BI Trends

Big Data 101 – NoSql, Hadoop, Analytic DS, RDBMS Differences for Business People

By David Abramson
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The following post was coauthored by David Abramson, director of product management, Logi Analytics, and Steven Schneider, VP of sales and business development, Logi Analytics, and was originally published on Slinging Software

Confusion Reigns – The basic differences between Hadoop, NoSql, Analytic Data Stores & traditional databases.

Organizations are now creating more data than ever before, and as such a new set of tools and technologies are becoming popular to facilitate the storage and retrieval of this information in a timely and cost-effective manner.  There are many technologies that are attempting to address these challenges, and as such there are different (and often incompatible) approaches, each with positives and negatives depending on the use-case.

While initially big data was synonymous with Hadoop, through aggressive vendor marketing and leadership discussion, the term has broadened to it mean “a lot of data” and a wider set of data storage technologies.  At a high-level, there are four competing sets of data storage/access technologies that you are likely to hear about related to big-data:


Analytic Data Stores




Traditional row-column databases used for both transactional systems, reporting, and archiving.

Optimized for data-access (as opposed to writes) and leverage columnar or in-memory technology to provide fast data access at the expense of write-performance limitations.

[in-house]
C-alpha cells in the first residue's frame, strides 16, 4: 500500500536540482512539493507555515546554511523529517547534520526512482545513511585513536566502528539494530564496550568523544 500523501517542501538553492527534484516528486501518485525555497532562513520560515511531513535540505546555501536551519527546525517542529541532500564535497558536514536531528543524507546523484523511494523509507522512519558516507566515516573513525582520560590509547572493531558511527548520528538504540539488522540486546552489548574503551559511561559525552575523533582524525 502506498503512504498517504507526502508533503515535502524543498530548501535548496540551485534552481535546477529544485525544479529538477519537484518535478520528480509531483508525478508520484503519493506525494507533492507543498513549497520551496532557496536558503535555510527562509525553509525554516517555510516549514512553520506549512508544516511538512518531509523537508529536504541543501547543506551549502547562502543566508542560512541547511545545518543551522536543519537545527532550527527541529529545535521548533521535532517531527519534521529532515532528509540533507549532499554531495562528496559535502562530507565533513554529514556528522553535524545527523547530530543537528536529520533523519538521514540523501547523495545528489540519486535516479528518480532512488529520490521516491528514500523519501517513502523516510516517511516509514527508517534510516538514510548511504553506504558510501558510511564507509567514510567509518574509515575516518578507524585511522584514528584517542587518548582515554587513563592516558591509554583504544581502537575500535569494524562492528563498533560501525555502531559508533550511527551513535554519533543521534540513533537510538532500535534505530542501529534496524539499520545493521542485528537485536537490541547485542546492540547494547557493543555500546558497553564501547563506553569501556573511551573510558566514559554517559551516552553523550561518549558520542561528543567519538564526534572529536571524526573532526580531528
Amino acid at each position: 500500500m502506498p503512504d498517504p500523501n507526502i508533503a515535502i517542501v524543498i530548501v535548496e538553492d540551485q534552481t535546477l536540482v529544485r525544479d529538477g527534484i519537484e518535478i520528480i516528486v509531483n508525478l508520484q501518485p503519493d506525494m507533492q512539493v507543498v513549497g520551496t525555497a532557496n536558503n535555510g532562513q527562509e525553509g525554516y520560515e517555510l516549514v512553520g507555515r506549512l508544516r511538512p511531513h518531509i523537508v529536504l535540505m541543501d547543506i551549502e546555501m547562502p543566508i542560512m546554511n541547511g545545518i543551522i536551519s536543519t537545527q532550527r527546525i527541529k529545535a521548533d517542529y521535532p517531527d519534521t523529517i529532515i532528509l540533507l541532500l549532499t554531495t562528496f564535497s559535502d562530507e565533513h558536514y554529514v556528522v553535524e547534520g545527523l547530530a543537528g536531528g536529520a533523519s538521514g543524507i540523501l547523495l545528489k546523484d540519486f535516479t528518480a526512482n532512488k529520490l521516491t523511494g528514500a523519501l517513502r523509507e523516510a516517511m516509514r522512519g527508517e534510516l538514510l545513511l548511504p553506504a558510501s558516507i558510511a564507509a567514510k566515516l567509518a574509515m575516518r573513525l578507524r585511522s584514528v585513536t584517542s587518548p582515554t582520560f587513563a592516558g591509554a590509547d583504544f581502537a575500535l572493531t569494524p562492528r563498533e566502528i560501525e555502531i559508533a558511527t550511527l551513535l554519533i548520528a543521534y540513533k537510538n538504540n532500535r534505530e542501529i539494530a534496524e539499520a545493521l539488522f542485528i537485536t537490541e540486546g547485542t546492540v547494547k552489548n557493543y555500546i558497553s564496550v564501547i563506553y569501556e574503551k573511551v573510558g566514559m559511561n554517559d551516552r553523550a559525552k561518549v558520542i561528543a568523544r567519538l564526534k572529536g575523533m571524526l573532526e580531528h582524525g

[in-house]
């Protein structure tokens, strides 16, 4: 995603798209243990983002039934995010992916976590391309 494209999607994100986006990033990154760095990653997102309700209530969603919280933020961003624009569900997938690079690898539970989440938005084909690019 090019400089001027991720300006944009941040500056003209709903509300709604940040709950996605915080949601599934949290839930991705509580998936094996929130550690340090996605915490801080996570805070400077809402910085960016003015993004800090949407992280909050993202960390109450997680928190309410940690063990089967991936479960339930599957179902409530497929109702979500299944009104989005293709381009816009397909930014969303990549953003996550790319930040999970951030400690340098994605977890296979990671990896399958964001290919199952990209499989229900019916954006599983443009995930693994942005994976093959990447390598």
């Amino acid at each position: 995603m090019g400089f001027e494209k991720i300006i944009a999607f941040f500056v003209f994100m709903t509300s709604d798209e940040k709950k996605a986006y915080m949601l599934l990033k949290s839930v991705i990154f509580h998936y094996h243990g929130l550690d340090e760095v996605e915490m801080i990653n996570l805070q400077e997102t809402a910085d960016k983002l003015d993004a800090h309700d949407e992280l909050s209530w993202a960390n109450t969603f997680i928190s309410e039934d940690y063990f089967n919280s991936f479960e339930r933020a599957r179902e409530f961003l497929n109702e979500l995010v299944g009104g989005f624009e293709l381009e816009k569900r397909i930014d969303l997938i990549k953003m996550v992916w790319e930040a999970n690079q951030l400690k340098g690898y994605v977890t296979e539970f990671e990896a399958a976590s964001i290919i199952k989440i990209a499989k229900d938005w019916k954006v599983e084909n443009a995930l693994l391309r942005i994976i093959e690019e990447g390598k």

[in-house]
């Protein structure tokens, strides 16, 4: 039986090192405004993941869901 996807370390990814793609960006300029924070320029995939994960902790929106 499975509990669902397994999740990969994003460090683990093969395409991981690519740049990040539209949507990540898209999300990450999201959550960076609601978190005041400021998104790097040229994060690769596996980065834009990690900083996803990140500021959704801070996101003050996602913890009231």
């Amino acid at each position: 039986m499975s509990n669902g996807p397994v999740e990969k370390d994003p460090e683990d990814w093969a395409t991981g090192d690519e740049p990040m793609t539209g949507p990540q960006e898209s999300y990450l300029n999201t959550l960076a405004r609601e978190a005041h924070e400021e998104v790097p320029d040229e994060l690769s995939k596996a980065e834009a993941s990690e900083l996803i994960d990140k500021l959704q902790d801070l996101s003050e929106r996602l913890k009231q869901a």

Designed for rapid access to “key-value” pair combinations.  Useful for products like Facebook and Twitter where most information revolves around one key piece of data.

An open-source approach to storing data in a file system across a range of commodity hardware and processing it utilizing parallelism (multiple systems at once)


Sql Server, MySql, Oracle, etc

Vertica, Kognitio, ParAccel, Netezza, InfoBright, Amazon RedShift

MongoDB, Cassandra

Hadoop implementations by CloudEra, Intel, Amazon, Hortonworks

Good for…

Reads & Writes, “reasonable” data sets (< 1B rows)

Storing lots of information, great query/retrieval speeds.

Storing information of a certain type, great retrieval speed based on a key, write performance

Inexpensive storage of mass data, structured & semi-structured

Not good for…

Massive data volumes, unstructured & semi-structured data

Unstructured & semi-structured data, writes (one at a time)

Not used for grouping information across keys (such as for reporting)

Complex, code-based, incompatible approaches in market, writes (one at a time)


Challenging to “scale-out”

Often viewed as an alternative to traditional RDBMS when read performance is important

Enables faster productivity when creating data-driven applications as there is less up-front design work needed

Strong bias to the open-source community & Java


Originally published March 3, 2015; updated on August 10th, 2017

About the Author

David Abramson has more than 10 years-experience in full lifecycle product development and management, from product inception through general availability. He has shepherded multiple analytics and business intelligence products, and has worked with hundreds of customers, both enterprises and ISVs, to support data-driven application implementations.